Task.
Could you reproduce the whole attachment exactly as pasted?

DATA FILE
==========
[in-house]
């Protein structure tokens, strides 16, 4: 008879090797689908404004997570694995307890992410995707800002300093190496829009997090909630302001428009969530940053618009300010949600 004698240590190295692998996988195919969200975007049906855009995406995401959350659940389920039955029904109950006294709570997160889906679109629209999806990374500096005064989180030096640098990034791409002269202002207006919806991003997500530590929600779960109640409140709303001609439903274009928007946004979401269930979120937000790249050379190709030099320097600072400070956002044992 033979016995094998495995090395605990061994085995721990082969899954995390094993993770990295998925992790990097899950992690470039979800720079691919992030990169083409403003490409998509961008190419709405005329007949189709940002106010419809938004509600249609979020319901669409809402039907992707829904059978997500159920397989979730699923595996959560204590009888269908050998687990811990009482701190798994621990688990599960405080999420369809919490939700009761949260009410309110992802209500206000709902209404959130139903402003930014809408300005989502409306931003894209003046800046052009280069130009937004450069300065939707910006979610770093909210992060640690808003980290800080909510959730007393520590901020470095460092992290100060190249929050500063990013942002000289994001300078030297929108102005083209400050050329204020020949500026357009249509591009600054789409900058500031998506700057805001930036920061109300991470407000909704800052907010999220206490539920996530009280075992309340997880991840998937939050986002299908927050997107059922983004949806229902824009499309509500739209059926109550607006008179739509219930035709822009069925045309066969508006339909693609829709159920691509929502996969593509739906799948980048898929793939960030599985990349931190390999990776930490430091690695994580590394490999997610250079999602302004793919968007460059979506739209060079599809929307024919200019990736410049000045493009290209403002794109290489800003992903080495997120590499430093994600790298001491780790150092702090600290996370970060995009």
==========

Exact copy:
[in-house]
């Protein structure tokens, strides 16, 4: 008879090797689908404004997570694995307890992410995707800002300093190496829009997090909630302001428009969530940053618009300010949600 004698240590190295692998996988195919969200975007049906855009995406995401959350659940389920039955029904109950006294709570997160889906679109629209999806990374500096005064989180030096640098990034791409002269202002207006919806991003997500530590929600779960109640409140709303001609439903274009928007946004979401269930979120937000790249050379190709030099320097600072400070956002044992 033979016995094998495995090395605990061994085995721990082969899954995390094993993770990295998925992790990097899950992690470039979800720079691919992030990169083409403003490409998509961008190419709405005329007949189709940002106010419809938004509600249609979020319901669409809402039907992707829904059978997500159920397989979730699923595996959560204590009888269908050998687990811990009482701190798994621990688990599960405080999420369809919490939700009761949260009410309110992802209500206000709902209404959130139903402003930014809408300005989502409306931003894209003046800046052009280069130009937004450069300065939707910006979610770093909210992060640690808003980290800080909510959730007393520590901020470095460092992290100060190249929050500063990013942002000289994001300078030297929108102005083209400050050329204020020949500026357009249509591009600054789409900058500031998506700057805001930036920061109300991470407000909704800052907010999220206490539920996530009280075992309340997880991840998937939050986002299908927050997107059922983004949806229902824009499309509500739209059926109550607006008179739509219930035709822009069925045309066969508006339909693609829709159920691509929502996969593509739906799948980048898929793939960030599985990349931190390999990776930490430091690695994580590394490999997610250079999602302004793919968007460059979506739209060079599809929307024919200019990736410049000045493009290209403002794109290489800003992903080495997120590499430093994600790298001491780790150092702090600290996370970060995009």